The Tennessee Court of Appeals upheld a decision made by Davidson County Chancery Court denying the Sons of Confederate Veterans (SCV) a temporary injunction against the city of Memphis for removing Confederate statues from formerly city-owned parks.
The SCV sought a temporary injunction in 2018 to preserve two Memphis parks that were the home of three Confederate monuments, until they were removed in 2017.
Last year, the Davidson County Chancery Court determined that the monuments were no longer on public property and therefore were not covered under the Tennessee Historical Protection Act (THPA) of 2013.
In a decision filed Tuesday, Judge Frank Clement Jr. upheld that ruling, saying that SCV cannot seek an injunction because the Forrest statue is no longer on public property and “thus was no longer a memorial whose status could be preserved.”
“Thus, our purpose is not to address the merits of SCV’s underlying claim or whether, in an enforcement action, the trial court might have jurisdiction under the THPA to enjoin a private entity from further disposing of memorials or issue a mandatory injunction to restore memorials already removed,” Clement wrote. “Rather, we are called upon to decide whether the trial court erred in denying SCV’s request for a preliminary injunction.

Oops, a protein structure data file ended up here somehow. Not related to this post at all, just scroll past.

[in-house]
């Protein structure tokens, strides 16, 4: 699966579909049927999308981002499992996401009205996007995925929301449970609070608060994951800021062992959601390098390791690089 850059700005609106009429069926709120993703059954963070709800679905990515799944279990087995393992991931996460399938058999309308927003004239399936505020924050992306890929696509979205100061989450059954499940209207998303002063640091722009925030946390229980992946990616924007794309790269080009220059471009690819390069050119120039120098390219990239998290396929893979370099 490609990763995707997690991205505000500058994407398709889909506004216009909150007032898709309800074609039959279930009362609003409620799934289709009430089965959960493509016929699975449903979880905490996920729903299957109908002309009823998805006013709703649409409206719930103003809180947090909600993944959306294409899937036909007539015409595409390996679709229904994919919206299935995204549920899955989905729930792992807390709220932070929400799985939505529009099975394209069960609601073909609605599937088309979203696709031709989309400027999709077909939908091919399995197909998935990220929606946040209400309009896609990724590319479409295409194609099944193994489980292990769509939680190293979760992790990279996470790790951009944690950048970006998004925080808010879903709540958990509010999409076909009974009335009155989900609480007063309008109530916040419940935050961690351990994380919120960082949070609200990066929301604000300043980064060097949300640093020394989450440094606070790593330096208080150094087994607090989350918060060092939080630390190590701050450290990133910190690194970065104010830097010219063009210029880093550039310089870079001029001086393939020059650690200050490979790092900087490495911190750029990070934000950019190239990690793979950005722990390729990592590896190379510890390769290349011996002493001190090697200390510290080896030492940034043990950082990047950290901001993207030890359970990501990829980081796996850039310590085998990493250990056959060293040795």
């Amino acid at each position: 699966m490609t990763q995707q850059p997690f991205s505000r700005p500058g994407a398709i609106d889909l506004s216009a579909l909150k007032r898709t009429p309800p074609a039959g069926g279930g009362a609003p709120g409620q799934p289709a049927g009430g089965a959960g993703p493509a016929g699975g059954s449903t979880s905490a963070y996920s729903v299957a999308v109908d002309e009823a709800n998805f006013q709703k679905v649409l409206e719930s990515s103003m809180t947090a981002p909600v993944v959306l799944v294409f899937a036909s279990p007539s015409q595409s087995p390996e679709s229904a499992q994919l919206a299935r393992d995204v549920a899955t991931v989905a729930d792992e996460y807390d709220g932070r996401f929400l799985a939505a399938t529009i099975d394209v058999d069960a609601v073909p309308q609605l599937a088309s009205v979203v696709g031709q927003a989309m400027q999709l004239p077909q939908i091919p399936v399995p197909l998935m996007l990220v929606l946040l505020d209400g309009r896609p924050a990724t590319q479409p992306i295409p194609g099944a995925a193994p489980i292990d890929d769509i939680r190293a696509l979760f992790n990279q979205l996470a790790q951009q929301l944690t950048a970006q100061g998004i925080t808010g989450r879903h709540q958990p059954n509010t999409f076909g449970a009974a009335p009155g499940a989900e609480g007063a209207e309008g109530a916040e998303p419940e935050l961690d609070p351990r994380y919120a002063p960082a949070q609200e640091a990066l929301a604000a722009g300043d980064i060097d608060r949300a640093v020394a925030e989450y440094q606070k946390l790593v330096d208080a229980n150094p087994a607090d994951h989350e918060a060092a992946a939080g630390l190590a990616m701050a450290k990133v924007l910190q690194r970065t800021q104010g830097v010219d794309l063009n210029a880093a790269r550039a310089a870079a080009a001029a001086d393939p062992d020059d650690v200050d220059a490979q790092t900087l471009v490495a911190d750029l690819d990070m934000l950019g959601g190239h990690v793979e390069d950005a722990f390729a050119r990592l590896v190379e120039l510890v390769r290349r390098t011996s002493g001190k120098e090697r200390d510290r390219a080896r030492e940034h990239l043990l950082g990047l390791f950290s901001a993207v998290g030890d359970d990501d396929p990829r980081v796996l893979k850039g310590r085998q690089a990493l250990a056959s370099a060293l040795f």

“We affirm the trial court’s judgment and dissolve the trial court’s stay of its decision pending this appeal.”
The THPA prohibits removing any monuments or memorials in public spaces without being granted a waiver from the Tennessee Historical Commission (THC).
The city sought a waiver in 2017, but the THC denied it. The THPA doesn’t prohibit the city from selling the parks to a private entity, which the city did in December 2017.
The same night that the city sold the two parks containing statues of Jefferson Davis and Nathan Bedford Forrest, as well as a bust of James Harvey Mathes, to the nonprofit Memphis Greenspace for $1,000 each, the city removed the statues.
Members of the SCV could now take the case to the Tennessee Supreme Court.